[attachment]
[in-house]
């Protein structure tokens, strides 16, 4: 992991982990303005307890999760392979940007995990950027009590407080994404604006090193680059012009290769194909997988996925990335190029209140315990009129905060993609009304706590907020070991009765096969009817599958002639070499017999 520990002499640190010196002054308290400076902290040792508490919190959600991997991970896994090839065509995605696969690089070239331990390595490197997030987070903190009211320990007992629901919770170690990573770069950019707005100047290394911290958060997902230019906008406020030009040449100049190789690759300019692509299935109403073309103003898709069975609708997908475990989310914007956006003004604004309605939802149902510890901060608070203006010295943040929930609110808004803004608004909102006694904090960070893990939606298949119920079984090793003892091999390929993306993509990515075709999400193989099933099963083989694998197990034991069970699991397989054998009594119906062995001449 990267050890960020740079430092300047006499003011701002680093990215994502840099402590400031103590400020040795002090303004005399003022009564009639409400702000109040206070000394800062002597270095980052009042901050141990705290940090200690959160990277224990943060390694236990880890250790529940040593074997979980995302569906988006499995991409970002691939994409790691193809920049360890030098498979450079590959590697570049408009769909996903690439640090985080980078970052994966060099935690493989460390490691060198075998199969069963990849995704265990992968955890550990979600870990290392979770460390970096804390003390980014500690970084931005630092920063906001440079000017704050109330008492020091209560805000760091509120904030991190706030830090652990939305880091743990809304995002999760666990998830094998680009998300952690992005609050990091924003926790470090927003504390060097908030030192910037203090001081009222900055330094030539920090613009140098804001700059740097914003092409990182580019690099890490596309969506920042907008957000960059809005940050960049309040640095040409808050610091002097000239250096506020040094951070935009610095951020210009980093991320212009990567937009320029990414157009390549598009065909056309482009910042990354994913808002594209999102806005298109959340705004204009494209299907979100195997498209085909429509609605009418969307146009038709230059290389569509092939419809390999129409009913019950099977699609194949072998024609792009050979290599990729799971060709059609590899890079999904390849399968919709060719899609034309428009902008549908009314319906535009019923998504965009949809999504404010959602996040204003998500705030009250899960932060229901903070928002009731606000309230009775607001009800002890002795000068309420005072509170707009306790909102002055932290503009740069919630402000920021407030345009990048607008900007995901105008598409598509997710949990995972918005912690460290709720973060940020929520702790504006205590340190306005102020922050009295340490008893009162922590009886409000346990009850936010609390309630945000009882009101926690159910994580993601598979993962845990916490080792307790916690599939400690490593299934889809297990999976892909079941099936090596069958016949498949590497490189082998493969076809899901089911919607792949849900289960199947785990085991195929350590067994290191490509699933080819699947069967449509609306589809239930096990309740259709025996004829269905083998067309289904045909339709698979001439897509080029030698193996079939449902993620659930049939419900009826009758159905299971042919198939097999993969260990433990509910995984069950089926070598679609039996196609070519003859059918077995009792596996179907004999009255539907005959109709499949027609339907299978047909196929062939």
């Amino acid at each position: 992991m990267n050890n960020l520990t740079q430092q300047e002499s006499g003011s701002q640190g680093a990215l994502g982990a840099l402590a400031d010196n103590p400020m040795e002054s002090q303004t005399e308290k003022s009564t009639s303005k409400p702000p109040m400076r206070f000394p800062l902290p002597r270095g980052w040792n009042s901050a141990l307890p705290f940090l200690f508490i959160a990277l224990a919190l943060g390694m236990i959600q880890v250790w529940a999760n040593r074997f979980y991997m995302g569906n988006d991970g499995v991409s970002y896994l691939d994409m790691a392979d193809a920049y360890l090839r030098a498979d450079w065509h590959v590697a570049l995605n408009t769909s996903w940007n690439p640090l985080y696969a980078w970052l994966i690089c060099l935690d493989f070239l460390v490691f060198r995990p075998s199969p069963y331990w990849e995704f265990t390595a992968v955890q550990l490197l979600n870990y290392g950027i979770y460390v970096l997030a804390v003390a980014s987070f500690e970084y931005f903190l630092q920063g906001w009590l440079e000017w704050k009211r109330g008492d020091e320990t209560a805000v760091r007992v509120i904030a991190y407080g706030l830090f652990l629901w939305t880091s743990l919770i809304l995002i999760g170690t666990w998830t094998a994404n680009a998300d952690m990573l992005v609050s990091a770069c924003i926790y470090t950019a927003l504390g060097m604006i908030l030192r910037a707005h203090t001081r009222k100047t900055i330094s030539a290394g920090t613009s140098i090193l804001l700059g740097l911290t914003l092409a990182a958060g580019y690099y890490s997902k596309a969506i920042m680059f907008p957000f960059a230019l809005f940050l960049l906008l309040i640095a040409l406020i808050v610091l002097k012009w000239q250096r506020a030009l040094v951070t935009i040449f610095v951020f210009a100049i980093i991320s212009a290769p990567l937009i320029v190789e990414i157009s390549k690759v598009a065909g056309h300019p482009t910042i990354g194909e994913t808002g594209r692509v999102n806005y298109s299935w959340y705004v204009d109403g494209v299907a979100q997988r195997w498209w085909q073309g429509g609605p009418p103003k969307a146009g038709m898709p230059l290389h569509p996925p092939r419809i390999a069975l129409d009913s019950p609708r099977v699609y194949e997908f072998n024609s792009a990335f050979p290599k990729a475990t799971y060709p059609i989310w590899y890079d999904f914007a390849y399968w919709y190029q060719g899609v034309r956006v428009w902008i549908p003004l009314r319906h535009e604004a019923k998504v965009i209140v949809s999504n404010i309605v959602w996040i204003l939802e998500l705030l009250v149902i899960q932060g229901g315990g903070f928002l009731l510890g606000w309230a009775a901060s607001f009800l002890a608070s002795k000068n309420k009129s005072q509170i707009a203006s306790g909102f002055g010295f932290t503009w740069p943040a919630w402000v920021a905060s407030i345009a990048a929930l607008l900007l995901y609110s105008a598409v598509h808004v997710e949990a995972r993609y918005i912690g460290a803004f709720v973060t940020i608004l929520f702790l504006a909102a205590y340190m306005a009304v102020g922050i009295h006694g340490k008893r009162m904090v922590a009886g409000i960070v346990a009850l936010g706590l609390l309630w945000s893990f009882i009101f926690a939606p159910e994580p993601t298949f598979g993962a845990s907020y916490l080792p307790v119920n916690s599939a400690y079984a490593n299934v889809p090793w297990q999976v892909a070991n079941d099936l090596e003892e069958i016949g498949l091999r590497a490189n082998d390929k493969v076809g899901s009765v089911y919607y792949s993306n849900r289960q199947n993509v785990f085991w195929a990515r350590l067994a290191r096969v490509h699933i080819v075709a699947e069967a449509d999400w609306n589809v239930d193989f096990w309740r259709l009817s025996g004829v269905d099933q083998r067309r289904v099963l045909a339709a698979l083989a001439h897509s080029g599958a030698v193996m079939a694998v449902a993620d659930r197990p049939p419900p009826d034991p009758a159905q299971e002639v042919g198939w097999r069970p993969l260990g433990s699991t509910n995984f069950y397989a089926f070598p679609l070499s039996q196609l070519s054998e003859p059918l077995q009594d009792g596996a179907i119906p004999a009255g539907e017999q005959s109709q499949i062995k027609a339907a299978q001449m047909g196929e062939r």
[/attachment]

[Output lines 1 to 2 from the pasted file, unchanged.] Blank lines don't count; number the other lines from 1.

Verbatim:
[in-house]
């Protein structure tokens, strides 16, 4: 992991982990303005307890999760392979940007995990950027009590407080994404604006090193680059012009290769194909997988996925990335190029209140315990009129905060993609009304706590907020070991009765096969009817599958002639070499017999 520990002499640190010196002054308290400076902290040792508490919190959600991997991970896994090839065509995605696969690089070239331990390595490197997030987070903190009211320990007992629901919770170690990573770069950019707005100047290394911290958060997902230019906008406020030009040449100049190789690759300019692509299935109403073309103003898709069975609708997908475990989310914007956006003004604004309605939802149902510890901060608070203006010295943040929930609110808004803004608004909102006694904090960070893990939606298949119920079984090793003892091999390929993306993509990515075709999400193989099933099963083989694998197990034991069970699991397989054998009594119906062995001449 990267050890960020740079430092300047006499003011701002680093990215994502840099402590400031103590400020040795002090303004005399003022009564009639409400702000109040206070000394800062002597270095980052009042901050141990705290940090200690959160990277224990943060390694236990880890250790529940040593074997979980995302569906988006499995991409970002691939994409790691193809920049360890030098498979450079590959590697570049408009769909996903690439640090985080980078970052994966060099935690493989460390490691060198075998199969069963990849995704265990992968955890550990979600870990290392979770460390970096804390003390980014500690970084931005630092920063906001440079000017704050109330008492020091209560805000760091509120904030991190706030830090652990939305880091743990809304995002999760666990998830094998680009998300952690992005609050990091924003926790470090927003504390060097908030030192910037203090001081009222900055330094030539920090613009140098804001700059740097914003092409990182580019690099890490596309969506920042907008957000960059809005940050960049309040640095040409808050610091002097000239250096506020040094951070935009610095951020210009980093991320212009990567937009320029990414157009390549598009065909056309482009910042990354994913808002594209999102806005298109959340705004204009494209299907979100195997498209085909429509609605009418969307146009038709230059290389569509092939419809390999129409009913019950099977699609194949072998024609792009050979290599990729799971060709059609590899890079999904390849399968919709060719899609034309428009902008549908009314319906535009019923998504965009949809999504404010959602996040204003998500705030009250899960932060229901903070928002009731606000309230009775607001009800002890002795000068309420005072509170707009306790909102002055932290503009740069919630402000920021407030345009990048607008900007995901105008598409598509997710949990995972918005912690460290709720973060940020929520702790504006205590340190306005102020922050009295340490008893009162922590009886409000346990009850936010609390309630945000009882009101926690159910994580993601598979993962845990916490080792307790916690599939400690490593299934889809297990999976892909079941099936090596069958016949498949590497490189082998493969076809899901089911919607792949849900289960199947785990085991195929350590067994290191490509699933080819699947069967449509609306589809239930096990309740259709025996004829269905083998067309289904045909339709698979001439897509080029030698193996079939449902993620659930049939419900009826009758159905299971042919198939097999993969260990433990509910995984069950089926070598679609039996196609070519003859059918077995009792596996179907004999009255539907005959109709499949027609339907299978047909196929062939």